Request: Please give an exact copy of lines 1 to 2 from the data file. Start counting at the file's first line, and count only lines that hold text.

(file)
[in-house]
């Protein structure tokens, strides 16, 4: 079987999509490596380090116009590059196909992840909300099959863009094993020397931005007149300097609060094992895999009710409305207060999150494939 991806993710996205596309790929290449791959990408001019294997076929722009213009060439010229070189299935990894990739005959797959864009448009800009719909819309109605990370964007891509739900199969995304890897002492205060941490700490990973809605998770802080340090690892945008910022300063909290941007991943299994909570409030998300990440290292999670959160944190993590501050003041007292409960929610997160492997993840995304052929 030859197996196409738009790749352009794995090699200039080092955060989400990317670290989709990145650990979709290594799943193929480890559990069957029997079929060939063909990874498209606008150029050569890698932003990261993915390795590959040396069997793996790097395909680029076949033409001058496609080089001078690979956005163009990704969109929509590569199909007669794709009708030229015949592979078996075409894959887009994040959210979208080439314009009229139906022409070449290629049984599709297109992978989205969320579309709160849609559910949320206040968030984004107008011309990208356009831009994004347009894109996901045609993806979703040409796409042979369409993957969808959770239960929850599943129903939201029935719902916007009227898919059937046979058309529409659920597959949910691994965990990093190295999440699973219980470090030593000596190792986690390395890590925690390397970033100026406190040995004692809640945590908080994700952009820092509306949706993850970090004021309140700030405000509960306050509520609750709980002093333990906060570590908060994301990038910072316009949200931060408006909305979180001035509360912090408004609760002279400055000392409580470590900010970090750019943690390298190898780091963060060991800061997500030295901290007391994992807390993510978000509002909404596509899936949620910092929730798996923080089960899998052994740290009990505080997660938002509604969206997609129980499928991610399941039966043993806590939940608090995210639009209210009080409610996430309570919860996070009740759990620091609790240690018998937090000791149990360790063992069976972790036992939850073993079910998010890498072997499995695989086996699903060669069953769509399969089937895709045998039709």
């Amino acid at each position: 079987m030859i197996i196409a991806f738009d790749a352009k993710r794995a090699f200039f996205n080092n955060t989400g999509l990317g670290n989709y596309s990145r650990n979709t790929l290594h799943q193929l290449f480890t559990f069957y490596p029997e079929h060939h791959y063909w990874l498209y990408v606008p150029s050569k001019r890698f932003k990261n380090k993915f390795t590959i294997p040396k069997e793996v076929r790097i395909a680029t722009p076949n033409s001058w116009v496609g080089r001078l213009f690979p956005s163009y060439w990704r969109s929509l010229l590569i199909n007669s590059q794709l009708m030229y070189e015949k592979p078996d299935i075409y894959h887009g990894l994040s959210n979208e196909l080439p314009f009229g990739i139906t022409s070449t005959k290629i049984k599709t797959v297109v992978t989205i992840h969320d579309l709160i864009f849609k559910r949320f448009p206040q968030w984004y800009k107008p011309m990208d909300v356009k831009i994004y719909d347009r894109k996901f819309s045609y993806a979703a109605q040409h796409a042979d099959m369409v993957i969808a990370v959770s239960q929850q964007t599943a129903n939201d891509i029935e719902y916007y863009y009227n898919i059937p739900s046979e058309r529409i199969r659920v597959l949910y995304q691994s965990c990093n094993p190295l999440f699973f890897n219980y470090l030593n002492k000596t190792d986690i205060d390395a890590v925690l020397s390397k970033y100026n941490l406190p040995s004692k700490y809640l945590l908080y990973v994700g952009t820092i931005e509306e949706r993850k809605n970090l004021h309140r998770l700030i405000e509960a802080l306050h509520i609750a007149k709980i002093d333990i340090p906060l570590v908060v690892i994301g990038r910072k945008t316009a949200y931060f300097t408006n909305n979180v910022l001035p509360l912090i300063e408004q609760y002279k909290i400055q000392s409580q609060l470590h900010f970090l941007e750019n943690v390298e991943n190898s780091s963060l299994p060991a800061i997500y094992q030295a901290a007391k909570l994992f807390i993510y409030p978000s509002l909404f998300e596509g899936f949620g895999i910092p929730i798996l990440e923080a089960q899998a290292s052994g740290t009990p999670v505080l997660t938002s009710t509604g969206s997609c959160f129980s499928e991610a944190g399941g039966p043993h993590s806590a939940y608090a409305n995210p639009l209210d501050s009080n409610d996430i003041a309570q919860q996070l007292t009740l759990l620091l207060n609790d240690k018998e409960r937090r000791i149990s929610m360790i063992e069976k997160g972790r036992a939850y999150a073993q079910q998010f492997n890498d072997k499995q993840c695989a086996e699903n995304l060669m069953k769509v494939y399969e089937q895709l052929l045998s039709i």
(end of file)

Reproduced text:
[in-house]
């Protein structure tokens, strides 16, 4: 079987999509490596380090116009590059196909992840909300099959863009094993020397931005007149300097609060094992895999009710409305207060999150494939 991806993710996205596309790929290449791959990408001019294997076929722009213009060439010229070189299935990894990739005959797959864009448009800009719909819309109605990370964007891509739900199969995304890897002492205060941490700490990973809605998770802080340090690892945008910022300063909290941007991943299994909570409030998300990440290292999670959160944190993590501050003041007292409960929610997160492997993840995304052929 030859197996196409738009790749352009794995090699200039080092955060989400990317670290989709990145650990979709290594799943193929480890559990069957029997079929060939063909990874498209606008150029050569890698932003990261993915390795590959040396069997793996790097395909680029076949033409001058496609080089001078690979956005163009990704969109929509590569199909007669794709009708030229015949592979078996075409894959887009994040959210979208080439314009009229139906022409070449290629049984599709297109992978989205969320579309709160849609559910949320206040968030984004107008011309990208356009831009994004347009894109996901045609993806979703040409796409042979369409993957969808959770239960929850599943129903939201029935719902916007009227898919059937046979058309529409659920597959949910691994965990990093190295999440699973219980470090030593000596190792986690390395890590925690390397970033100026406190040995004692809640945590908080994700952009820092509306949706993850970090004021309140700030405000509960306050509520609750709980002093333990906060570590908060994301990038910072316009949200931060408006909305979180001035509360912090408004609760002279400055000392409580470590900010970090750019943690390298190898780091963060060991800061997500030295901290007391994992807390993510978000509002909404596509899936949620910092929730798996923080089960899998052994740290009990505080997660938002509604969206997609129980499928991610399941039966043993806590939940608090995210639009209210009080409610996430309570919860996070009740759990620091609790240690018998937090000791149990360790063992069976972790036992939850073993079910998010890498072997499995695989086996699903060669069953769509399969089937895709045998039709």